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Ban sought on shooting of female deer in Kerry

Ireland’s only native deer herd down to 500 in numbers, from a high of 700 deer 10 years ago.

A young buck in Kerry
A young buck in Kerry
Image: mozzercork via Flickr/Creative Commons

IRELAND’S ONLY NATIVE deer herd is declining sharply in numbers, according to conservationists, who are calling for an imposition of a shooting ban on Kerry hinds (female deer).

The Kerry Deer Society, which brought the Red Deer back from the brink of extinction 40 years ago, says that they are united with hunting groups in seeking the ban. There is already a ban on shooting stags.

“It’s illegal to shoot the deer in the National Park but not outside, where we are looking for the ban,” Noel Grimes, Chairman of the society, told TheJournal.ie.

Killarney National Park is 26,000 acres in size. But deer often stray out of it, where they can be shot. Numbers are now down to 500 from a high of 700 deer 10 years ago he says, a great improvement from the situation in the 1960s, when numbers fell to as low as 80, but still a worrying fall. According to Grimes:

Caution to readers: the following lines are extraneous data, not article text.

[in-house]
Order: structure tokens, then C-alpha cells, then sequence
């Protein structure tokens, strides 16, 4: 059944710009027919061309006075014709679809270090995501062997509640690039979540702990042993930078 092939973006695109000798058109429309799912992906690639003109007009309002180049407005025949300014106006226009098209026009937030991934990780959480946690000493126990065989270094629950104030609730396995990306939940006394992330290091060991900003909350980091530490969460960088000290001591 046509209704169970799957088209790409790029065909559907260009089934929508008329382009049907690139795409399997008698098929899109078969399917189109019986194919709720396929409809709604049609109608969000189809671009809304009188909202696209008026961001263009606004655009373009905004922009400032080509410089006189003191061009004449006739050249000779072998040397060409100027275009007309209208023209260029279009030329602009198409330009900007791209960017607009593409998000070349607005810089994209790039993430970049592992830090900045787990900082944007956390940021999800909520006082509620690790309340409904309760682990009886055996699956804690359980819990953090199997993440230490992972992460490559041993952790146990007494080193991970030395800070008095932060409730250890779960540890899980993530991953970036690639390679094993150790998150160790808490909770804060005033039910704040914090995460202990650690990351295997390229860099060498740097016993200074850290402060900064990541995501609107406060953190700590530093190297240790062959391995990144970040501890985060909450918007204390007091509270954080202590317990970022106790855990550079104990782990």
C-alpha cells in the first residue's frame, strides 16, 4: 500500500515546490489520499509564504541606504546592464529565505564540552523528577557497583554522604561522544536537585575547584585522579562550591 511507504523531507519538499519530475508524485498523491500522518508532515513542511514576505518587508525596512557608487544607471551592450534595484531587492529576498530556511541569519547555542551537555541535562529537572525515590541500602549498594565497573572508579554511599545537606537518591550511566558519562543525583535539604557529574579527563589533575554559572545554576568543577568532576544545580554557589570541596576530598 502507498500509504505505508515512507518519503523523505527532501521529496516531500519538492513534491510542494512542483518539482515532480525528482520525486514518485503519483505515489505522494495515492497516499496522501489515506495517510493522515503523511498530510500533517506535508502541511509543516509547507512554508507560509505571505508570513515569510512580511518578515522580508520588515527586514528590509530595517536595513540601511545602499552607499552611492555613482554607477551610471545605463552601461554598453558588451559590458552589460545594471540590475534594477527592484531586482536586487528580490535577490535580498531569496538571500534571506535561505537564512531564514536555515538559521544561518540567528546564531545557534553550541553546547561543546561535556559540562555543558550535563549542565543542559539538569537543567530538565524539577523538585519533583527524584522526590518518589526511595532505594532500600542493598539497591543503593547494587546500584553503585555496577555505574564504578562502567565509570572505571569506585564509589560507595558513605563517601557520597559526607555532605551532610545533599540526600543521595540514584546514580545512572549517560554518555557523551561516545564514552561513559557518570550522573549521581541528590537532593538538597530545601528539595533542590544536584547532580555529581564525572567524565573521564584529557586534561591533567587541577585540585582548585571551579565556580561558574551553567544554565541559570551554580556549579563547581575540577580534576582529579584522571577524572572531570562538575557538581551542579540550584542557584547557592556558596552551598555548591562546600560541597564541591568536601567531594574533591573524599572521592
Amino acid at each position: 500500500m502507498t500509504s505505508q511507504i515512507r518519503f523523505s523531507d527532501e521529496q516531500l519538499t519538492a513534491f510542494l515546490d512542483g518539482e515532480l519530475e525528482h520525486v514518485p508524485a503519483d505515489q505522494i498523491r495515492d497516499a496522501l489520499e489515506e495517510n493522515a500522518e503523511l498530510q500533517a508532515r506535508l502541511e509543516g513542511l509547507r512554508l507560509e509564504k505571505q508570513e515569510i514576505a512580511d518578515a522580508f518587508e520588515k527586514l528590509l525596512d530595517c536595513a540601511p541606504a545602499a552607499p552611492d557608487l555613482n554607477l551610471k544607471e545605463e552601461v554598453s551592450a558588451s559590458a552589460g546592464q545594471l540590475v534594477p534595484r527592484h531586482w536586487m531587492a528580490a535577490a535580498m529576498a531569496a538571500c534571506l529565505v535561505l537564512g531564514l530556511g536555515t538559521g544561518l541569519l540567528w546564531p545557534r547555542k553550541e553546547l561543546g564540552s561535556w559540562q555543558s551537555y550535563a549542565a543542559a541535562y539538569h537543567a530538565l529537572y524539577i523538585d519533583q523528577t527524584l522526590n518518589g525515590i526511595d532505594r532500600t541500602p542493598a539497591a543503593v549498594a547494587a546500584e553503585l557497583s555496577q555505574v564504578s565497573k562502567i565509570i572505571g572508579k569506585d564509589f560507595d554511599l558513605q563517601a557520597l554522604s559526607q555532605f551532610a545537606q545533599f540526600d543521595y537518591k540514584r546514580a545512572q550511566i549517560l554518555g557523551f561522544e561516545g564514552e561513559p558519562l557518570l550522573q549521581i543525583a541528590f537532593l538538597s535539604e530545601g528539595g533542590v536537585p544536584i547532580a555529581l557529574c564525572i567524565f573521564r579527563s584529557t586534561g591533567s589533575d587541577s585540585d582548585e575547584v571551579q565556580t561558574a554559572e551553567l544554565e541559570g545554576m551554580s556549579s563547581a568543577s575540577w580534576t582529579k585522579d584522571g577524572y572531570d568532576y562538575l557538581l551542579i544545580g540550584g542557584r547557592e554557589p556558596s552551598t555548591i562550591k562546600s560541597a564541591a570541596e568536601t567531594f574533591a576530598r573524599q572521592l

The deer we have in Kerry are they last of the indigenous red deer in the wild. Their genetics can be traced back 5000 years. They are unique to this country. For the sake of the deer and our heritage, we must protected them.

Kerry Red Deer were introduced to Ireland 5,000 years ago by ancient people from Britain during the Neolithic people, according to a report released earlier this year by a multinational team of researchers from Ireland and abroad. Comparing the DNA of ancient deer bone specimens with more modern ones, they found that the Kerry Red deer are descendants of these ancient deer. The majority of deer in Ireland are non native Sika deer.

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